Grown bad blocks are generally caused by one of three issues, mechanical vibration/shock, internal particulates, or mechanical failure of either the spindle or actuator motors. Mechanical failure does not produce isolated bad blocks, it produces continual bad block growth. If your OneTouch isn't continuing to grow bad blocks, odds are good that this is not your problem. On the otherhand, isolated occurences of bad blocks (or in your case, sectors) are due either to mechanical vibration/shock or particulate. Generally, these are not an indication of any defect with the drive and are not reasons to request a replacement. Transient events like mechanical shock can produce single instance of bad blocks for obvious reasons. You bang the drive while it's reading or writing, you can effect it's ability to perform that operation, much the same as hitting a phonograph turntable gets the record to skip. Clearly, errors resulting from something like this isn't a problem with the drive, it's a problem with the way the drive is being used. A replacement would have the same problem. Even if you're not moving the drive around, there's still particulate. The disk drive is built in a class 100 clean room. This environment is nearly dust and particulate free. As a result, the interior of your HDD is very, very clean. But it isn't perfectly clean. Some environmental particulate is captured inside the HDD during assembly. And as the drive operates, it generates more (albeit at a very low rate. But there are moving parts inside the HDD. Moving parts have friction, and where there's friction, there's wear, and wear makes particles). Mostly, this stuff ends up in the "recirc filter", a filter designed to capture particulate as air circulates inside the drive. But the filter, like the clean room where the drive was built, is far from perfect. Some stuff always gets by. And, when you move the drive around, jostling it about in the process, you knock loose some of the particulate that was safely sequestered and that stuff blows around inside the HDD again the next time you spin the drive up. Recording heads fly at heights that are fractions of the size of a dust particle. When they bump in to particulate, they tend to ride over and then hammer that particle into the surface of the disk (at 7200 or 10K or 15K RPM, the head is moving pretty fast relative to the surface of the disk. For 15K, nearly 90MPH). The particle is small, but the size of the magnetic bits on the disk are small, too. Where the particle hits, it damages the disk surface and the bits recorded there are usually rendered unreadable. The good news is, the drive has sophisticated error correction hardware that usually allows the lost data to be automatically recovered. In performing that recovery operation, the hardware assesses the severity of the error. When the amount of error "damage" exceeds a given "threshold" (defined by the HDD designers and built in to the Firmware), the drive will "replace" the block with a spare, moving the logical location of that block to a different physical location on the media, in order to preserve your data. Portable drives (OneTouch is Maxtor's version, but this applies equally to all) are particularly suceptible to both mechanical and particulate induced errors because they're portable. They get moved around more than a typical desktop drive, and they tend to take some bumps in the process. These kinds of bad blocks, like those from mechanical vibration or shock, are pretty much par for the course. All drives eventually grow some bad blocks, portable or not, it's the nature of the beast. If you're concerned, check the drive again in a week. If it's showing more replaced blocks, you may have a real problem. If you're not still growing new "defects", replacing your drive is unecessary.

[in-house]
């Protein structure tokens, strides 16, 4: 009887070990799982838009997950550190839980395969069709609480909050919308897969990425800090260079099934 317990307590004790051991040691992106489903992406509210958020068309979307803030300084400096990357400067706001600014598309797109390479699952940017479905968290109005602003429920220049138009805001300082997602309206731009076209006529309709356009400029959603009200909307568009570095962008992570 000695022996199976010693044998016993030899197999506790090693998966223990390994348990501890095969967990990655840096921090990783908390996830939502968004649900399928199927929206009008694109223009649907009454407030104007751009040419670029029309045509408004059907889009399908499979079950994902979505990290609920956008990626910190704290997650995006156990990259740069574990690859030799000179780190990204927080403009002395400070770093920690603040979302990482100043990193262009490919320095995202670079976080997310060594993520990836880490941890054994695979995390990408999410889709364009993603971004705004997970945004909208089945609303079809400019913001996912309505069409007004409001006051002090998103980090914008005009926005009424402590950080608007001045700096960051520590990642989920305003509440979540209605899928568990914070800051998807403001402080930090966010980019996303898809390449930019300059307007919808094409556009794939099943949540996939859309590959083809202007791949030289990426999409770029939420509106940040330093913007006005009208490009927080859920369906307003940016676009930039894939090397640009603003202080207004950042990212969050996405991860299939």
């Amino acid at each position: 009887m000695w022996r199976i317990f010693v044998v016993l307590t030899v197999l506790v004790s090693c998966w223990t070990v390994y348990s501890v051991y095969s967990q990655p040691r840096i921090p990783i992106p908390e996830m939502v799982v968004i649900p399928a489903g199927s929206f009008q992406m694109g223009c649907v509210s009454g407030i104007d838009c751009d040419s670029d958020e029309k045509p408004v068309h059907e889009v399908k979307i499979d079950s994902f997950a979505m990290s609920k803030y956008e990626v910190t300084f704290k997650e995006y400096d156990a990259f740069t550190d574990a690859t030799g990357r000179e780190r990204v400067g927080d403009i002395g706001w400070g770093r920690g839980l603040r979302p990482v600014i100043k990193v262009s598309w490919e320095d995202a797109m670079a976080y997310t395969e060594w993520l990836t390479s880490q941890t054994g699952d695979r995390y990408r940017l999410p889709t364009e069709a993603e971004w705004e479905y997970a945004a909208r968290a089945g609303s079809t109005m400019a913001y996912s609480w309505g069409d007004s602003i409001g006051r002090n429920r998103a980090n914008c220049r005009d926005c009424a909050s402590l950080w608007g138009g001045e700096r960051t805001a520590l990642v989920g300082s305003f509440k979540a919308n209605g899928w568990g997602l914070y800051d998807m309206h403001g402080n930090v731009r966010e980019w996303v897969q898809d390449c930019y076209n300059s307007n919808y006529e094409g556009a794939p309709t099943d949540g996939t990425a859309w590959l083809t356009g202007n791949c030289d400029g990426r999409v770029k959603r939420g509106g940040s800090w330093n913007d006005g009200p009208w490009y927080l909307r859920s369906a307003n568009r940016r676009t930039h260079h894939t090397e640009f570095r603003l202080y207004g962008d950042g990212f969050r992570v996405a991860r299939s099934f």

9. Not true. To a fair degree, the thermal properties of the stuff used to make HDDs is pretty much the same for everyone. But from one drive to the next, the thermal properties of the primary constituents, Aluminum and stainless steel, will vary as a function of how they're alloyed, how thick they are, the shape they take, and how they're constructed. Most 7200RPM and slower drives have slab-sided base castings. Many 10K and 15K RPM drives have finned surfaces (which improves dissipation). Some drives have single-layer stainless steel top covers. Others have two layer covers with a sandwitched damper materail (which insulates) between the layers. Some drives have large PCBAs which cover (and therefore, insulate) a significant percentage of the HDD base casting, others have smaller PCBAs. Some drives have acoustical damper material between the PCBA and basecasting (which insulates). Even the packaging (BGA is quite different from LCC) used for the ASICs effects dissipation of the components. It also matters how the heat-dissipating components inside (spindle motor, voice coil motor, and Preamp) are mounted to the external components (the thermal convection path) and how air flows around these components inside the HDD. Dissipation can and will be different from design to design. Assuming environmental factors stay constant, each design will attain it's own operating temperature as a function how it dissipates the heat it generates. Now, that doesn't change the fact that a drive that consumes more power will generate more heat. You cannot change the laws of physics.